The Pets Evacuation and Transportation Standards Act (PETS) was a bi-partisan initiative in the United States House of Representatives to require states seeking Federal Emergency Management Agency (FEMA) assistance to accommodate pets and service animals in their plans for evacuating residents facing disasters.

 Introduced by Congressmen Tom Lantos (D-California) and Christopher Shays (R-Connecticut) on September 22, 2005, the bill passed the House of Representatives on May 22, 2006 by a margin of 349 to 29.  

Technically an amendment to the it was signed into law by President Bush on October 6, 2006. 

The bill is now Public Law 109-308.


The bill was initiated in the aftermath of Hurricane Katrina when the abandonment of many thousands of pets and other animals brought the matter of animal welfare to national attention.

The bill's primary proposer, Tom Lantos, indicated that a press picture of a child being separated from his dog was the bill's catalyst; "The dog was taken away from this little boy, and to watch his face was a singularly revealing and tragic experience. This legislation was born at that moment." On the congressional record for the bill, he explained more fully:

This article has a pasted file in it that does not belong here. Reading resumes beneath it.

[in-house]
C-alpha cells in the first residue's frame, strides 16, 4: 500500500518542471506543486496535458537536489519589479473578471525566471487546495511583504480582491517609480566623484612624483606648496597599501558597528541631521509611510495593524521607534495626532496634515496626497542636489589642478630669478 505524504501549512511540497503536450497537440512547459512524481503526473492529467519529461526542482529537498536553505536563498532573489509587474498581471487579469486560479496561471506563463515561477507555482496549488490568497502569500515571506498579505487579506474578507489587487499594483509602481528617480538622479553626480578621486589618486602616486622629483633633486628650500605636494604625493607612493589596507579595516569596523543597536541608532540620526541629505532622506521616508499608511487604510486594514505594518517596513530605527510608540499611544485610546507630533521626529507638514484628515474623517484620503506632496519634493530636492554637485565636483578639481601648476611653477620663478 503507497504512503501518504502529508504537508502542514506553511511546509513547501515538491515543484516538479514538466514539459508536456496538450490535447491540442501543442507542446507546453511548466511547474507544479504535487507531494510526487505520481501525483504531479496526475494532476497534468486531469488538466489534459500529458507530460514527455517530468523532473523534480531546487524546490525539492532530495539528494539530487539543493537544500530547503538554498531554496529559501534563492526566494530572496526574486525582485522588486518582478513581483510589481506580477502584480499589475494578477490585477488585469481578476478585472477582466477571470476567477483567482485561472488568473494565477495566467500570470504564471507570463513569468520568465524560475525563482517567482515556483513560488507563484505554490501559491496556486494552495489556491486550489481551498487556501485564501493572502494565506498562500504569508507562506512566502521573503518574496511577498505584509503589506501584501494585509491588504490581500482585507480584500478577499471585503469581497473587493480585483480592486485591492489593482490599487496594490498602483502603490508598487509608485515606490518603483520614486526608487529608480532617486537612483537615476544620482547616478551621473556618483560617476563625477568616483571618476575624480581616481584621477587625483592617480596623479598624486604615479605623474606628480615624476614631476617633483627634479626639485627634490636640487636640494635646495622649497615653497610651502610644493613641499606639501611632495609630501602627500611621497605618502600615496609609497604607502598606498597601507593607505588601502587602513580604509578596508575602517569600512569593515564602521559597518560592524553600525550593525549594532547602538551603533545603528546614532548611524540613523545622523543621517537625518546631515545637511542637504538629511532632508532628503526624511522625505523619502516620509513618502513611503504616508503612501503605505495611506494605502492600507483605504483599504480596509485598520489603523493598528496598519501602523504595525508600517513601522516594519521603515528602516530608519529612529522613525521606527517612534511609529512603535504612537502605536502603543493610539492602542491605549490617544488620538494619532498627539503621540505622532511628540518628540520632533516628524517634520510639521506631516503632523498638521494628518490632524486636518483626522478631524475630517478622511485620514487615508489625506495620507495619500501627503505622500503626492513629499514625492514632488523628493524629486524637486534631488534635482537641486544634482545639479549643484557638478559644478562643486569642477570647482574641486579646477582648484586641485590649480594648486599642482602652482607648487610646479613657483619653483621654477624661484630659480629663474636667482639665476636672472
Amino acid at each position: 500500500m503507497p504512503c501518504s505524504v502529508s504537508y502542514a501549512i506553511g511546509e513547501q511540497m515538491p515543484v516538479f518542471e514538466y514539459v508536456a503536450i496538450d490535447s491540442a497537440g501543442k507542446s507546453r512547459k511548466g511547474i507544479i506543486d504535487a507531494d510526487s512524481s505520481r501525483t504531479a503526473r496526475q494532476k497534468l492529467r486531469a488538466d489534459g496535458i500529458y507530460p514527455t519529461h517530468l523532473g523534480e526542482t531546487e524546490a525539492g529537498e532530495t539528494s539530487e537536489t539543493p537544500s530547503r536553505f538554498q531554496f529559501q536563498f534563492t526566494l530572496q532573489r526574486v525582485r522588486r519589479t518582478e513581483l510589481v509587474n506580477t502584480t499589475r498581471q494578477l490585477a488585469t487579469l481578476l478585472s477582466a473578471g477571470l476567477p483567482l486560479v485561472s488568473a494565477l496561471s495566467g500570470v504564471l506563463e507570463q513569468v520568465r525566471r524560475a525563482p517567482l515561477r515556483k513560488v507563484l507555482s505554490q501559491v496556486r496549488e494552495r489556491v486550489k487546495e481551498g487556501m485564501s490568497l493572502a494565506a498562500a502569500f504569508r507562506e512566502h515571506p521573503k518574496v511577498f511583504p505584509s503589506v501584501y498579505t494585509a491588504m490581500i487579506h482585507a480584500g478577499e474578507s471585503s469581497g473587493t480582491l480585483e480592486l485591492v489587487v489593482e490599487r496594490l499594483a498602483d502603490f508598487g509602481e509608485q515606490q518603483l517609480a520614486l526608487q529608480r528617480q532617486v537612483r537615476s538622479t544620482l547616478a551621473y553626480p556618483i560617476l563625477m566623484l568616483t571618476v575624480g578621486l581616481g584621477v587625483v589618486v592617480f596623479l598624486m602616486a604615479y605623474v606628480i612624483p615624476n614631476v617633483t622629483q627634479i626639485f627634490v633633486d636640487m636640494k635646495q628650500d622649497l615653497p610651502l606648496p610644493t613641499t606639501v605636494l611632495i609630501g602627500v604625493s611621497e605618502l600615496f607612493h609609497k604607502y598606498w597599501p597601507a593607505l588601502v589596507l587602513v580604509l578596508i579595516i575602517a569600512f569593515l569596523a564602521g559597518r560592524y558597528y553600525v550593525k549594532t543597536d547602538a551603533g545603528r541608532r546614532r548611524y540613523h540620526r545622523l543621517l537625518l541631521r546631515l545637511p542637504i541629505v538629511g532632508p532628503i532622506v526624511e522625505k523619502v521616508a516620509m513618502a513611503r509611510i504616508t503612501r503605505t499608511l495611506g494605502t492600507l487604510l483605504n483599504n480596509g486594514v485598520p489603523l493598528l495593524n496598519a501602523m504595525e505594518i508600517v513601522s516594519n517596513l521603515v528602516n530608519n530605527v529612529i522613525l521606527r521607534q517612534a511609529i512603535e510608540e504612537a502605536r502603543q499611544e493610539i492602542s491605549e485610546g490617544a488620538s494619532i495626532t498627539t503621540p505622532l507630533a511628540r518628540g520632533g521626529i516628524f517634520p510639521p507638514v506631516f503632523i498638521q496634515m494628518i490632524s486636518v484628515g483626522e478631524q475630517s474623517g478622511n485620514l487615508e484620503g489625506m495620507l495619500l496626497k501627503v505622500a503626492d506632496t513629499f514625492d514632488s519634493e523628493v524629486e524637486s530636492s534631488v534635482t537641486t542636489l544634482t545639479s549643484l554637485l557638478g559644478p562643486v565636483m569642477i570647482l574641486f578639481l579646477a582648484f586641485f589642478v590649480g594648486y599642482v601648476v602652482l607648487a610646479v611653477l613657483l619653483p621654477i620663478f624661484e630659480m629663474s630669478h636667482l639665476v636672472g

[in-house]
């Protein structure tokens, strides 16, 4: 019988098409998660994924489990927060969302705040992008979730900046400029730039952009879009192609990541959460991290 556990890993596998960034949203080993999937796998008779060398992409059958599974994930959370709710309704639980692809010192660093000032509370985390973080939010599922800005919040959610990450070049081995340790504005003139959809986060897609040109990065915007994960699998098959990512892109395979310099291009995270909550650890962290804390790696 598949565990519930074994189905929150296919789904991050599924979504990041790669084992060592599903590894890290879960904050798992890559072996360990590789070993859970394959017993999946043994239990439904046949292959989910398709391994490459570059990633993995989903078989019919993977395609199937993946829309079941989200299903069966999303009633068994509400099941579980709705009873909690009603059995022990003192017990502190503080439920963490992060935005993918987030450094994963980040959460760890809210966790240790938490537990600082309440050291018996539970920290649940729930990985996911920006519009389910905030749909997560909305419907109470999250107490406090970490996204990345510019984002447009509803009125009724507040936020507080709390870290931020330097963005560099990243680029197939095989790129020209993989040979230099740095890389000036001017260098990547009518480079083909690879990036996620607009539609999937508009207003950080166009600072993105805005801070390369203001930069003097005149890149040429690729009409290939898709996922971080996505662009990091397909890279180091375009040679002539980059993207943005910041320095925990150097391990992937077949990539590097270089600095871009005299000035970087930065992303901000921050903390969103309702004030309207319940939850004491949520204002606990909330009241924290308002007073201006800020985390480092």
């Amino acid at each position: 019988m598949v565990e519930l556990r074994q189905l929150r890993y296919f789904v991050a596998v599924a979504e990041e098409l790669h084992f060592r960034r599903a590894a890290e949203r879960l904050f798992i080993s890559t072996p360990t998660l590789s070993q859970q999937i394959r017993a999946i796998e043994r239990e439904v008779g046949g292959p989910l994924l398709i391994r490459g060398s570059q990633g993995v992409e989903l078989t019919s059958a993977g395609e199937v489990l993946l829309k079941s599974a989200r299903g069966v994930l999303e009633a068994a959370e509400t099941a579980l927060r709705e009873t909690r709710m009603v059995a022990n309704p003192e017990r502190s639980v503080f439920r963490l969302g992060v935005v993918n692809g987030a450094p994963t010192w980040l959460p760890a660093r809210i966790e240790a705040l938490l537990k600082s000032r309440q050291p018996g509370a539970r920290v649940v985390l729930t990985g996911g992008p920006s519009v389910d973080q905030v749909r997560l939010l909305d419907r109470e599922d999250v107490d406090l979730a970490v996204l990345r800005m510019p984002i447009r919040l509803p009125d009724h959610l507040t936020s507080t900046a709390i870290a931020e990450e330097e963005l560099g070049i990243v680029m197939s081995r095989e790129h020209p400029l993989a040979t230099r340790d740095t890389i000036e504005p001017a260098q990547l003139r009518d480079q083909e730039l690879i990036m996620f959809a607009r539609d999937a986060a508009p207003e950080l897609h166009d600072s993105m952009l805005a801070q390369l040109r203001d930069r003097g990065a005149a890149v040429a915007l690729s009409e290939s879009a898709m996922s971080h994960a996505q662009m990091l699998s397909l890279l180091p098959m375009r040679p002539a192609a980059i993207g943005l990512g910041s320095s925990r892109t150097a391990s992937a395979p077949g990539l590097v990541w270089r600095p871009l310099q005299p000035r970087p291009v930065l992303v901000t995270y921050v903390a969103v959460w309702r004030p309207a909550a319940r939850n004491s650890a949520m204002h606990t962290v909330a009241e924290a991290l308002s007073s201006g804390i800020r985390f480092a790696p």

"The scene from New Orleans of a 9-year-old little boy crying because he was not allowed to take his little white dog Snowball was too much to bear. Personally, I know I wouldn't have been able to leave my little white dog Masko to a fate of almost certain death. As I watched the images of the heartbreaking choices the gulf residents had to make, I was moved to find a way to prevent this from ever happening again."